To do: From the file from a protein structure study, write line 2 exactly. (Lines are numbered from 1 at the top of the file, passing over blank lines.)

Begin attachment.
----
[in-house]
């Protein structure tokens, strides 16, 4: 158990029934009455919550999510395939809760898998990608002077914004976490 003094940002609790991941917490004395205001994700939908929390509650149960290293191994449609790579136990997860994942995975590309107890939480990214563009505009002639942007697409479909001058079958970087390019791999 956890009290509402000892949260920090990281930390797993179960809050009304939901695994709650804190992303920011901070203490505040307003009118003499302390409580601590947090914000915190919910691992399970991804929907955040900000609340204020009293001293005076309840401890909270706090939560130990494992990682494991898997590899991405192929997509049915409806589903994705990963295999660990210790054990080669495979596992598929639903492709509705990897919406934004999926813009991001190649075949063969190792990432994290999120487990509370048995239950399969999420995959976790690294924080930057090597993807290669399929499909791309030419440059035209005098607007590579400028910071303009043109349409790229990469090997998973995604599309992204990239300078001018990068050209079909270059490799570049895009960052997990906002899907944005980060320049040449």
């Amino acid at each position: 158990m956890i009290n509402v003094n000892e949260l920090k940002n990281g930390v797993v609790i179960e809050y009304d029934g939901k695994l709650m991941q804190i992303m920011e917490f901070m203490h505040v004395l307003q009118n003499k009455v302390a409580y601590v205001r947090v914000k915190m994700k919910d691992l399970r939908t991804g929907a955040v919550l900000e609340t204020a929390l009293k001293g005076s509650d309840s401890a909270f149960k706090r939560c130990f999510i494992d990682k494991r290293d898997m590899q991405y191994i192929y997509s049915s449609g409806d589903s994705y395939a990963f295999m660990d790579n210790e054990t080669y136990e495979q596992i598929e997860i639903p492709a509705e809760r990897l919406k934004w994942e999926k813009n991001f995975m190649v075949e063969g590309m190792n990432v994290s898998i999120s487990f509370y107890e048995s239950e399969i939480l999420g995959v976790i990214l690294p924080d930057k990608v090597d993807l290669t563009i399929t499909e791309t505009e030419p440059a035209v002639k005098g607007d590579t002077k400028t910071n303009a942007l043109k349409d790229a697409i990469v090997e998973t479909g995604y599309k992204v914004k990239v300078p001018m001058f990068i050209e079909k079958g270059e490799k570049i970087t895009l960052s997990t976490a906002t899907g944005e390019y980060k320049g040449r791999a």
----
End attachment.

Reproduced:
């Protein structure tokens, strides 16, 4: 158990029934009455919550999510395939809760898998990608002077914004976490 003094940002609790991941917490004395205001994700939908929390509650149960290293191994449609790579136990997860994942995975590309107890939480990214563009505009002639942007697409479909001058079958970087390019791999 956890009290509402000892949260920090990281930390797993179960809050009304939901695994709650804190992303920011901070203490505040307003009118003499302390409580601590947090914000915190919910691992399970991804929907955040900000609340204020009293001293005076309840401890909270706090939560130990494992990682494991898997590899991405192929997509049915409806589903994705990963295999660990210790054990080669495979596992598929639903492709509705990897919406934004999926813009991001190649075949063969190792990432994290999120487990509370048995239950399969999420995959976790690294924080930057090597993807290669399929499909791309030419440059035209005098607007590579400028910071303009043109349409790229990469090997998973995604599309992204990239300078001018990068050209079909270059490799570049895009960052997990906002899907944005980060320049040449």